From the Tremé community in New Orleans, Troy “Trombone Shorty” Andrews got his nickname by playing the trombone twice as tall as him. A natural talent, he became the leader of his band by six years old, and presently this Grammy-nominated artist is center-stage at the New Orleans Jazz Fest.
With esteemed illustrator Bryan Collier, Andrews has created a children’s autobiography book about how he accompanied his dream of turning into a musician, despite the struggles he faced until he became a superstar. Trombone Shorty is a summation of the cultural history of New Orleans and the power of music.
View the activity guide here: bit.ly/TromboneShortyGuide
Transcript, as provided by SchoolTube’s video captions:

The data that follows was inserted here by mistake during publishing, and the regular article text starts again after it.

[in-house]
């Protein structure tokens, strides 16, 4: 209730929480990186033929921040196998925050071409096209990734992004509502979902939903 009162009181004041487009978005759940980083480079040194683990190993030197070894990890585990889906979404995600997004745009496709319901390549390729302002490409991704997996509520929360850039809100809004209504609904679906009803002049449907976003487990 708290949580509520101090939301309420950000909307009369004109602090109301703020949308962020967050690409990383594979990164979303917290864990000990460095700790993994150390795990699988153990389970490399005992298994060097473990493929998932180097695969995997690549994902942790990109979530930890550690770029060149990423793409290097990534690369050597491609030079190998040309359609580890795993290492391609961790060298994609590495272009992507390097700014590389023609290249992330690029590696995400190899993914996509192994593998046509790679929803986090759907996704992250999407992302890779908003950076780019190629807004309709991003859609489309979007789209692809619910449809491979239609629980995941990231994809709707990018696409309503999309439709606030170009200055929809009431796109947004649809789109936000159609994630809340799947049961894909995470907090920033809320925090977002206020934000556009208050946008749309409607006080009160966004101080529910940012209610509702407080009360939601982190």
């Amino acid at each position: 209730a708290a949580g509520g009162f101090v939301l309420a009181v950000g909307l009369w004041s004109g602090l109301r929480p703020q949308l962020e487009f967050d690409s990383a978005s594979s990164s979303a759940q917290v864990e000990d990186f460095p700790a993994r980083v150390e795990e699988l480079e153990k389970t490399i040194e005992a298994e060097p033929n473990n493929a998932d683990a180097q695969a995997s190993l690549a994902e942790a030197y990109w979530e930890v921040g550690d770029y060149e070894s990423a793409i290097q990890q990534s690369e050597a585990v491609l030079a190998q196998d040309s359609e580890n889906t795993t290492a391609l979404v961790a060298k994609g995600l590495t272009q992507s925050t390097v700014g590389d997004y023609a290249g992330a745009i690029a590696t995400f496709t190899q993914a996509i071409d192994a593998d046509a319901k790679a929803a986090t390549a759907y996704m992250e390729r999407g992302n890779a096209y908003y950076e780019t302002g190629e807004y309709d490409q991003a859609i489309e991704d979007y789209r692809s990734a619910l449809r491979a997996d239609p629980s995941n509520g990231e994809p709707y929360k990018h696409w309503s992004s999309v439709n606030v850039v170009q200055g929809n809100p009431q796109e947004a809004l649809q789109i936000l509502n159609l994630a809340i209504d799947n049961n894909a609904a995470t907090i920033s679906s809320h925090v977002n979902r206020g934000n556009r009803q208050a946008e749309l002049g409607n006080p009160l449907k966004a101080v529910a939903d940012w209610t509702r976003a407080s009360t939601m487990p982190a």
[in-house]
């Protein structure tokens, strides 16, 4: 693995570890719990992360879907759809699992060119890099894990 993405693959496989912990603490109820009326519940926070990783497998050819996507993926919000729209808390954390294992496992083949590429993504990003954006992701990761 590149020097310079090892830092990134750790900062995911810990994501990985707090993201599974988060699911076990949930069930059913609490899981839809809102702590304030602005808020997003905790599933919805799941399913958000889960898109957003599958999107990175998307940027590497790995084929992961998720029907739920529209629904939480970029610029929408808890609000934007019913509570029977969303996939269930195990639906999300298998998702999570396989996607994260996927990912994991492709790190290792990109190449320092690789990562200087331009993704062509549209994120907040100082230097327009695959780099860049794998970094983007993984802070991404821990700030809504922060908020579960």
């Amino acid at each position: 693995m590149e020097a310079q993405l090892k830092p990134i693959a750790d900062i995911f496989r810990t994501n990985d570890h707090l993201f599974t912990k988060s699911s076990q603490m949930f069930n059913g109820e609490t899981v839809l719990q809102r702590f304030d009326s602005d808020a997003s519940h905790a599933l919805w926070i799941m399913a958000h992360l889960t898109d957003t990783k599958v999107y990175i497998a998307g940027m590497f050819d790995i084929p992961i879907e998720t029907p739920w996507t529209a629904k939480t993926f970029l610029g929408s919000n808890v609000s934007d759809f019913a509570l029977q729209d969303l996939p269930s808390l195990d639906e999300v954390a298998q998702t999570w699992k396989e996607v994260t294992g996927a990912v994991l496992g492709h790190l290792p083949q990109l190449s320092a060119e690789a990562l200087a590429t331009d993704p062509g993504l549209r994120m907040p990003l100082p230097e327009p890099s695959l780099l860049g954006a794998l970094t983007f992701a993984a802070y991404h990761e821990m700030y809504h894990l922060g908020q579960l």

Welcome to Storyline Online brought to you by the SAG-AFTRA Foundation. I’m Angela Bassett, and today I’m reading “Trombone Shorty” written by Troy Andrews and illustrated by Bryan Collier. Where y’at? Where y’at? We have our own way of living down here in New Orleans, and our own way of talking, too. And that’s what we like to say when we want to tell a friend hello. So, where y’at? Lots of kids have nicknames, but I want to tell you the story of how I got mine. Just like when you listen to your favorite song, let’s start at the beginning. Because this is a story about music But before you can understand how much music means to me you have to know how important it is to my hometown, my greatest inspiration. I grew up in a neighborhood in New Orleans called Tremé. Any time of day or night, you could hear music floating in the air. And there was music in my house, too. My big brother, James, played the trumpet so loud you could hear him halfway across town! He was the leader of his own band, and my friends and I would pretend to be in the band, too. “Follow me,” James would say. There’s one time every year that’s more exciting than any other: Mardi Gras! Parades fill the streets, and beaded necklaces are thrown through the air to the crowd. I love the brass bands, with their own trumpets, trombones, saxophones, and the biggest brass instrument of them all, the tuba–which rested over the musicians head like an elephant’s trunk! “Where y’at? Where y’at?” the musicians would call. All day long I could see brass bands parade by my house while my neighbors danced along. I loved these parades during Mardi Gras because they made everyone forget about their troubles for a little while. People didn’t have a lot of money in Tremé, but we always had a lot of music. I listened to all these sounds and mixed them together, just like how we make our food. We take one big pot and throw in sausage, crab, shrimp, chicken, vegetables, rice– whatever’s in the kitchen–and stir it all together and let it cook. When it’s done, it’s the most delicious taste you’ve ever tried. We call it gumbo, and that’s what I wanted my music to sound like– different styles combined to create my own musical gumbo! But first I needed an instrument. The great thing about music is that you don’t even need a real instrument to play. So my friends and I decided to make her own. We might have sounded different from the real brass bands, but we felt like the greatest musicians of Tremé. We were making music and that’s all that mattered. Then one day I found a broken trombone that looked too beaten up to make music anymore. It didn’t sound perfect, but finally with a real instrument in my hand, I was ready to play. The next time the parade went by my house, I grabbed that trombone and headed out into the street. My brother James noticed me playing along and smiled proudly. “Trombone Shorty!” he called out because the instrument was twice my size. Where y’at? From that day on, everyone called me Trombone Shorty! I took that trombone everywhere I went and never stopped playing. I was so small that sometimes I fell right over to the ground because it was so heavy. But I always got back up, and I learned to hold it up high. I listened to my brother play songs over and over, and I taught myself those songs, too. I practiced day and night, and sometimes I fell asleep with my trombone in my hands. One day my mom surprised me with tickets to the New Orleans Jazz & Heritage Festival, the best and biggest music festival in town. We went to see Bo Diddley, who my mom said was one of the most important musicians of all time. As I watched him onstage, I raised my trombone to my lips and started to play along. He stopped his band in the middle of the song and asked the crowd, “Who’s that playing out there?” Everyone started pointing, but Bo Diddley couldn’t see me because I was the smallest one in the place! So my mom held me up in the air and said, “That’s my son, Trombone Shorty!” “Well, Trombone Shorty, come on up here!” Bo Diddley said. The crowd passed me overhead until I was standing on stage next to Bo Diddley himself! I walked right up to the microphone and held my trombone high up in the air, ready to blow. “What do you wanna play?” Bo Didley asked. “Follow me,” I said. After I played with Bo Diddley, I knew I was ready to have my own band. I got my friends together, and we called ourselves the 5 O’Clock Band, because that was the time we went out to play each day after finishing our homework. We played all around New Orleans. I practiced and practiced, and soon my brother James asked me to join his band. When people wondered who the kid in his band was, he’d proudly say, “That’s my little brother, Trombone Shorty!” Where y’at? And now I have my own band, called Trombone Shorty & Orleans Avenue, named after a street in Tremé. I’ve played all around the world, but I always come back to New Orleans. And when I’m home, I make sure to keep my eyes on the younger musicians in town and help them out, just like my brother did for me. Today I play at the same New Orleans jazz festival where I once played with Bo Diddley. And when the performance ends, I lead a parade of musicians around, just like I used to do in the streets of Tremé with my friends. Where y’at? Where y’at? I still keep my trombone in my hands, and I will never let it go. I love this book because from a simple neighborhood that may not have a lot, you can have such a big impact on the world. You can travel the world, and you can always come home and be an inspiration to your own neighborhood. New Orleans–there’s no place in the world quite like it. If you get a chance to go there, the music, ah, it inspires you. And the food, oooh… there’s not enough hours in the day to try all the delicious cuisine that they have to offer. And the people, no matter if they’re black or white, rich or poor, they always have a “Where y’at?” for one another. So thank you, Trombone Shorty. Thank you for watching Storyline Online. Make sure to check out all our stories. Keep watching and keep reading.